But, a few months ago, the cans suddenly were out of stock and stayed out of stock for a month, and when they returned a couple weeks ago, the stickiness was gone and the cores were much more tender. I’m assuming they switched suppliers, or there was a different crop, or their processing methods changed. The oxidization thing was still there, but when being covered with sauce the color didn’t really matter. This is now my overall winner.

COST: $1.99/can

LOCATION: Trader Joe’s

PROS: Good neutral flavor, good core to shred ratio, easy to find, good texture

CONS: Sometimes tough cores, sometimes sticky, dark color






This is by far the best tasting jackfruit, like most organic products, you’re getting the unadulterated closest to the old school real flavor you can get. It tastes like jackfruit not brine, and has a beautiful almost dark meat chicken color, which is cool for some recipes and not for others where you need white meat look. The pieces are small, since it’s organic we’re not mutating the plant into giant American sizes to get more meat but less flavor. It has a lot of shreds and small cores, which is great for most of my recipes, and the shreds are more defined and less mushy. But because of the small size, the shreds are kind of wimpy and don’t look as meat-like. It is more expensive than the rest, and much harder to find-  I’ve only found it at high end health markets like Whole Foods, and not all of them at that (I found it in North Carolina but not California). 

COST: $2.99/can

LOCATIONS: Some Whole Foods and natural markets

PROS: Great flavor, lots of shreds and small cores, organic, great texture

CONS: Hard to find, more expensive, short shreds



This is my least favorite jackfruit because of the texture and flavor. It is very watery and mushy so it’s hard to get an amazing texture in your dishes. The flip side of this is that the cores are very tender, so you can use them in more dishes. It’s hard to detect any jackfruit flavor, it’s mostly briney/watery. It has large pieces- a lot of shreds, seeds, and cores and is a good multi-purpose cross-recipe product if you take extra care to rinse and squeeze it very dry to bring back a little tooth. The benefit of the large pieces is that your shreds look long and more meat-like. It has a really nice bright white color which is great for recipes like the chicken nuggets.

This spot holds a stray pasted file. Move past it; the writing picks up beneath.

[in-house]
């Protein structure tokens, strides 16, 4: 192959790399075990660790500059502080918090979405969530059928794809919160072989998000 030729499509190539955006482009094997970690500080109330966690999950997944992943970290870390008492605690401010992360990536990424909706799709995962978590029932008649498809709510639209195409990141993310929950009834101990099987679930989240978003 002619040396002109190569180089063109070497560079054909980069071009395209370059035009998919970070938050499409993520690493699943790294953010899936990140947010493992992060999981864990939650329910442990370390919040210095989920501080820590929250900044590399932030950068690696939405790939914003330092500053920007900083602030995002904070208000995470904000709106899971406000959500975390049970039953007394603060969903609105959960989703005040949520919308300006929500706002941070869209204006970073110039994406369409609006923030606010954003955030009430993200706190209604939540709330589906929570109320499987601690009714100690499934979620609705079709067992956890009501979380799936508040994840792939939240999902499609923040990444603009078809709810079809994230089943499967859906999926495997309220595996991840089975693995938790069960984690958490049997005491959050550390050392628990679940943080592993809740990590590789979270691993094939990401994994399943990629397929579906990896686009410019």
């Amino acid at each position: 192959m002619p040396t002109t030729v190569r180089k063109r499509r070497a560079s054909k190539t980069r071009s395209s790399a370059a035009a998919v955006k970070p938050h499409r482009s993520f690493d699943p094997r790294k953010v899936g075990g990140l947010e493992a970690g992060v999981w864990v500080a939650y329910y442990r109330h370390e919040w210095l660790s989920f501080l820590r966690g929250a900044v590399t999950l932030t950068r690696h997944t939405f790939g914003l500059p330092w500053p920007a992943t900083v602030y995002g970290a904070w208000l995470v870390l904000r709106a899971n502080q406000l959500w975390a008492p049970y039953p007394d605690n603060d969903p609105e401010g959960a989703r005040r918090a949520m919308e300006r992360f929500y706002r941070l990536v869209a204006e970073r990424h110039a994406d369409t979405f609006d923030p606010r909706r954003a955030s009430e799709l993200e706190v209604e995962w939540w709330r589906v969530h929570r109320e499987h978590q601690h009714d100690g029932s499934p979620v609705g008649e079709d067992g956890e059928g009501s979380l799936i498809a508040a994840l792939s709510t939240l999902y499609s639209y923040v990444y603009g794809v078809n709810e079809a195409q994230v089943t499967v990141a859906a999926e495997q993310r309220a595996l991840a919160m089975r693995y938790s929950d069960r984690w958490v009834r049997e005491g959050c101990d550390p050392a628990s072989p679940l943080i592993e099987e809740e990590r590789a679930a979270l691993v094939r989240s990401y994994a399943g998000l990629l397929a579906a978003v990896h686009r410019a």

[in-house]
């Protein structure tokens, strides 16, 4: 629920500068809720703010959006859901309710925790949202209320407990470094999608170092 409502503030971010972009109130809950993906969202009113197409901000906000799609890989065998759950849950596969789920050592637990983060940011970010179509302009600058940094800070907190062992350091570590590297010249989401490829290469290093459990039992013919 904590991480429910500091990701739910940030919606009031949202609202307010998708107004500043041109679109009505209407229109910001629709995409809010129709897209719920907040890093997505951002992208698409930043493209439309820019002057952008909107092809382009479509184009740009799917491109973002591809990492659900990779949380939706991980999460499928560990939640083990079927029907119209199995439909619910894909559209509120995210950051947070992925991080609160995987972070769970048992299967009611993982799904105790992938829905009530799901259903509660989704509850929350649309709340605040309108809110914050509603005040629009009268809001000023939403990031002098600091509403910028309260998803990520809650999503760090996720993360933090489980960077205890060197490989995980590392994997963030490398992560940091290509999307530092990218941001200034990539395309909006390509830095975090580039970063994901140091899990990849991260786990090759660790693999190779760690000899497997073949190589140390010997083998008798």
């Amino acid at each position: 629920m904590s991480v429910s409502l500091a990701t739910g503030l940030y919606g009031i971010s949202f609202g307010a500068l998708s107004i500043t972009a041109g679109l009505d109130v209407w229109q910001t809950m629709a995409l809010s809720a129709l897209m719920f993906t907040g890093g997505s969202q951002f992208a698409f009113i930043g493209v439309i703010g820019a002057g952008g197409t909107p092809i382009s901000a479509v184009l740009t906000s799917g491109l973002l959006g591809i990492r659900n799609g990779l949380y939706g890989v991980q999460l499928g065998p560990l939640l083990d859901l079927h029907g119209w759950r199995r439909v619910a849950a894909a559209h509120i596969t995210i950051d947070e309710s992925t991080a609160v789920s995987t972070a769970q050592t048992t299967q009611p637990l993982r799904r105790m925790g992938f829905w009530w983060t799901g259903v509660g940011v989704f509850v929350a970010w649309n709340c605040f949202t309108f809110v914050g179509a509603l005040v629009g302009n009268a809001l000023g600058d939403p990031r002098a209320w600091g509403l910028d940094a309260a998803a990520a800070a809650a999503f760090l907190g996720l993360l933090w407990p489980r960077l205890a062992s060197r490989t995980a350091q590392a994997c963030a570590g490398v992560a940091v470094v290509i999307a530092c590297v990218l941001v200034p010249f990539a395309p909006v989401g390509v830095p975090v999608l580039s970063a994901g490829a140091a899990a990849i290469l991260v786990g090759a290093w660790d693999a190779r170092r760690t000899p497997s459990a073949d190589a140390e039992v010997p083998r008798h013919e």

COST: $1.49/can

LOCATIONS: Asian Markets

PROS: Inexpensive, large pieces and long shreds, nice white color

CONS: Mushy, flavorless



This is extremely similar to the Asian Best in size, color, and flavor, but the texture is a bit better. It’s not as mushy and has a slightly better flavor, has tender cores and long shreds, and a pretty white color that is slightly more pink than the Asian Best. It’s the same cost and found in the same places, so I would always choose this over Asian Best.

COST: $2.99/can

LOCATIONS: Some Whole Foods and natural markets

PROS: Inexpensive, large pieces and long shreds, nice white color

CONS: Slightly mushy, flavorless




Always rinse the jackfruit very well to remove the brine flavor

Always squeeze the jackfruit dry in a kitchen towel for the best texture

Remove the seeds and most of the cores for any shredded preparation- meat doesn’t have seeds

You can use all the leftover cores and seeds in my Jackfruit OG Chicken Nugget recipe

Treat it as you would meat, use rubs, sauces, and similar cooking methods. The more you flavor it and the longer you cook it, the better it will taste. 




BBQ Jackfruit Pulled Pork

Jackfruit Carnitas Tostadas

Jackfruit Tuna Melts

Jackfruit OG Chicken Nuggets